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Blog Threat Labs Microsoft CryptoAPI Spoofing (CVE-2020-0601)
Jan 17 2020

Microsoft CryptoAPI Spoofing (CVE-2020-0601)

Trust Me…

We’ve all gotten used to a trust model on the Internet, and it’s mostly worked. We trust we have a private connection to a website because of the HTTPS certificates presented by the server and verified by our browser. Our browsers are fairly good at warning us when there is a problem, like invalid certificates. So, we confidently send credit card numbers, bank account information, and other information over the Internet, knowing that these technologies will keep us safe.

… or Not

CVS-2020-0601 has turned our trust model upside down. Not because of the design of the crypto/certificate chain of SSL/HTTPS, but because an implementation of the certificate checking on some Windows systems is flawed, failing to detect invalid, spoofed certificates. 

Like a fictitious face mask from Mission Impossible, attackers can easily spoof a valid certificate, presenting to you what looks like a valid certificate signed from a trusted authority, with no warnings, no errors from your browser.

CVE-2020-0601

On Tuesday, January 14, 2020, Microsoft issued a security update addressing several patches, including a fix for CVE-2020-0601, a critical vulnerability in the Microsoft CryptoAPI (crypt32.dll) discovered and reported by NSA. The fix ensures that the Windows CryptoAPI library completely and properly validates ECC certificates (commonly used in X.509 certificates).

CVE-2020-0601 is a vulnerability in the Windows cryptographic library crypt32.dll, which implements many of the certificate and cryptographic messaging functions in the CryptoAPI, such as encrypting and decrypting data using digital certificates and validating the Elliptic Curve Cryptography (ECC) certificates. 

CVE-2020-0601, also referred to as CurveBall, is a spoofing vulnerability or flaw in the way the certificates are loaded without a proper verification of the explicit curve parameters in the certificates. This allows an attacker to supply his own generated X.509 certificates by using an “explicit parameters” option to set it.

This affects Windows 10 endpoints and Windows Server 2016/2019, allowing spoofing of certificates used in trust validation:

  • HTTPS connections
  • Signed files and emails
  • Signed executable code processes

From an adversarial context, Curveball X.509 cert chain validation is susceptible to:

  • MITM Attacks: HTTPS/SSL certificate authorities can be spoofed without being detected thereby allowing MITM attacks from a fake server which appears to have a validly signed HTTPS/SSL certificate.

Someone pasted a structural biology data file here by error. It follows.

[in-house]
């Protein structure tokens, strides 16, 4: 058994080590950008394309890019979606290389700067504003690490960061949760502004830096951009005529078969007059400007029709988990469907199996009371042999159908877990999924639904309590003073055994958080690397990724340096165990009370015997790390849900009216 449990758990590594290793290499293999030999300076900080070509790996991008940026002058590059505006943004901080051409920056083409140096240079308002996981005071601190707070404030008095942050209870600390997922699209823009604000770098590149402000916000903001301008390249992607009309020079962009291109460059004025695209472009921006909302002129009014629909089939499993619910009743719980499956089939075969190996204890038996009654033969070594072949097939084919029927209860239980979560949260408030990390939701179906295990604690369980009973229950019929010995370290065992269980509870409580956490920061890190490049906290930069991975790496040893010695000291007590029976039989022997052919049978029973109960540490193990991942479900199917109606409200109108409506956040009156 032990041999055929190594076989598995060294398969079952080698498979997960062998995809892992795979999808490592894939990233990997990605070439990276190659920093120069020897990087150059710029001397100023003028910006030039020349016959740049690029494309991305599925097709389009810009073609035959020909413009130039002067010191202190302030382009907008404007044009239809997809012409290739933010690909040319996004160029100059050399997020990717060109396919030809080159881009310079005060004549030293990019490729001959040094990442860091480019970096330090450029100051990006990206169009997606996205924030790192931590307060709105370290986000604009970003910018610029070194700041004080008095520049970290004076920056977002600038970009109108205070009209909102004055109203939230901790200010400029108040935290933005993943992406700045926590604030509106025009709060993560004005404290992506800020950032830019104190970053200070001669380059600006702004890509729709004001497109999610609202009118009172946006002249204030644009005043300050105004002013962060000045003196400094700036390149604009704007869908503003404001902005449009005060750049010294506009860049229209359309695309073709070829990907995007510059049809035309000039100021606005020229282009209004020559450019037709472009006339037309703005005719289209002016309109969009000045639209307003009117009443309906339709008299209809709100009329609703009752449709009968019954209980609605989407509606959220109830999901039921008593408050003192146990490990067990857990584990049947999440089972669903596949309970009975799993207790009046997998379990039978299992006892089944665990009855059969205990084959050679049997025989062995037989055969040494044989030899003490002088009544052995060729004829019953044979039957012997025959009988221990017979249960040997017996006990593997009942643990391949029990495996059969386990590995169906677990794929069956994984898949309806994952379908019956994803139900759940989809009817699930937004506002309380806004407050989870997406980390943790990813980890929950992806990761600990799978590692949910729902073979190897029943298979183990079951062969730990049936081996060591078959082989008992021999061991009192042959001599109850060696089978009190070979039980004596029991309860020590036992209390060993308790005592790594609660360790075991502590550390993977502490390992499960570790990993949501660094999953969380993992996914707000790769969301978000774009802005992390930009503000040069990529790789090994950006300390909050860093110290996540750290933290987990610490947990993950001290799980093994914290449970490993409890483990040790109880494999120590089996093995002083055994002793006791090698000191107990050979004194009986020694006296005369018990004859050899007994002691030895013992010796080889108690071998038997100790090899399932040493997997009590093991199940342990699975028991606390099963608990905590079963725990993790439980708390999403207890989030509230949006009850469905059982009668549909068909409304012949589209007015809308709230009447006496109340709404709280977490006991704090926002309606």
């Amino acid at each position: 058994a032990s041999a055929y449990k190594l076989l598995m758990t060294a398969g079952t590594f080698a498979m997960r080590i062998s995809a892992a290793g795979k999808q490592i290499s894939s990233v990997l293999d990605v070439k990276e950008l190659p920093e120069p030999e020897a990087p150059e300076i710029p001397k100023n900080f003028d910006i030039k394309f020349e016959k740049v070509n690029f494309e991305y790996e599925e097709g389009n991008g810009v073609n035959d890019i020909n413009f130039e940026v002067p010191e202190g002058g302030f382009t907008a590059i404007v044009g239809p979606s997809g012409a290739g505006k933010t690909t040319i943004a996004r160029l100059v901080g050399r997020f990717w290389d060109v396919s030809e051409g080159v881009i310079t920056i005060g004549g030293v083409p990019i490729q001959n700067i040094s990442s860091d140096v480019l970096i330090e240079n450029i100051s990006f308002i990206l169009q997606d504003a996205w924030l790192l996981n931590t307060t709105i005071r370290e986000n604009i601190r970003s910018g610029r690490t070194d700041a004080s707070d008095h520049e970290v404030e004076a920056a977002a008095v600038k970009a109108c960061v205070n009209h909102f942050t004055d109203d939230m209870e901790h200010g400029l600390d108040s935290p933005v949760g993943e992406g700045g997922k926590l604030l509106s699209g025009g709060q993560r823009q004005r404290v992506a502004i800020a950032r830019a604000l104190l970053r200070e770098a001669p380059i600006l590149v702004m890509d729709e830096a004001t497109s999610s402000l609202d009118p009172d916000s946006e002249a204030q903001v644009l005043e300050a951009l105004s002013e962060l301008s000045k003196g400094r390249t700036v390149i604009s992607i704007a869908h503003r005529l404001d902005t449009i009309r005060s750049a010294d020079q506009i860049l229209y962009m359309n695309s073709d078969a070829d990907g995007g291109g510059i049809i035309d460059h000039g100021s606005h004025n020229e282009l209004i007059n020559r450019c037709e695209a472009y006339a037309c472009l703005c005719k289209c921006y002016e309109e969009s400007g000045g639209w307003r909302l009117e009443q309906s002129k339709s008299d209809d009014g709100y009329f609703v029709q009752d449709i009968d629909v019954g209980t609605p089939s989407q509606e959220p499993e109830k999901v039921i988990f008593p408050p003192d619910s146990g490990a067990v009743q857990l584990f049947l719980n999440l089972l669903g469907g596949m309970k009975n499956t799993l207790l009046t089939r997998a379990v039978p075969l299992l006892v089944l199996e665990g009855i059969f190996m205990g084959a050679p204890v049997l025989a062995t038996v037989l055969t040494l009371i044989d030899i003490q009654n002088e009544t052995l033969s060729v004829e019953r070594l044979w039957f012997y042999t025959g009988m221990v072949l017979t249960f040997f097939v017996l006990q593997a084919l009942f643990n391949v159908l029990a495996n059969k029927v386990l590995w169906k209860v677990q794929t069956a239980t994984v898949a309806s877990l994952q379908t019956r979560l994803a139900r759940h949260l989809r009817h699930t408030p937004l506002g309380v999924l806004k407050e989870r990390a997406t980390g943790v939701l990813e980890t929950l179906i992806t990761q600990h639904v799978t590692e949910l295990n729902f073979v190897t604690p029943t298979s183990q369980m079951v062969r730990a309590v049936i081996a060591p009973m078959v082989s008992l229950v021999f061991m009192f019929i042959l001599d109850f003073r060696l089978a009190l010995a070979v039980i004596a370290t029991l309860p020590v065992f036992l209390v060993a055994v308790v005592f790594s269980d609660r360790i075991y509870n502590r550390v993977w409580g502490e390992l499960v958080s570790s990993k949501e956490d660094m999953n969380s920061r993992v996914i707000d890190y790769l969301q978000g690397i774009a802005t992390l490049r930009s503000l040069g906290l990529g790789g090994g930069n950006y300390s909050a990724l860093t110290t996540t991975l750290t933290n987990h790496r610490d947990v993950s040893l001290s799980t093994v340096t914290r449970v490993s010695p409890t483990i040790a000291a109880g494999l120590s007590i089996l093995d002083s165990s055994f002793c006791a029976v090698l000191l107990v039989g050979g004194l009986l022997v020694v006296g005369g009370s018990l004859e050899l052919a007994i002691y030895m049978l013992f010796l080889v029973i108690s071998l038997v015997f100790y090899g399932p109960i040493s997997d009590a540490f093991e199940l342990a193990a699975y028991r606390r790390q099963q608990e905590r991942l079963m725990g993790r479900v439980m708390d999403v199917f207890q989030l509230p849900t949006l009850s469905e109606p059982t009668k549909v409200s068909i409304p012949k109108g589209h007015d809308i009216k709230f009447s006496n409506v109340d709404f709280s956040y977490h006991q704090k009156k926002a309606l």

• Signed File/Malware Attack: Root certificate authorities like MicrosoftECCProductRootCertificateAuthority.cer can be spoofed without being detected thereby allowing malware to appear to be signed by a valid authority.

Netskope Protection

Netskope protects clients from HTTPS/SSL MITM attacks arising from this vulnerability through our Next-Gen Secure Web Gateway. Even if you are using vulnerable software and accessing a server that is trying to exploit this vulnerability, you will be protected. Netskope properly validates the server certificates, ensuring that the exploit never reaches the client.

Recommendation

We strongly recommended upgrading the machines to the latest security update provided by Microsoft.

To verify whether you are vulnerable, our friends at Kudelski security have created a webpage with a POC.  If you are vulnerable, you will see a page with a “Hello World” message on it. If not, you will see no such message, only a blank page or a certificate error.

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About the author
Ashwin Vamshi is a Security Researcher with innate interest in targeted attacks and malwares using cloud services. He is primarily focusing in identifying new attack vectors and malwares, campaigns and threat actors using ‘cloud as an attack vector.’
Ashwin Vamshi is a Security Researcher with innate interest in targeted attacks and malwares using cloud services. He is primarily focusing in identifying new attack vectors and malwares, campaigns and threat actors using ‘cloud as an attack vector.’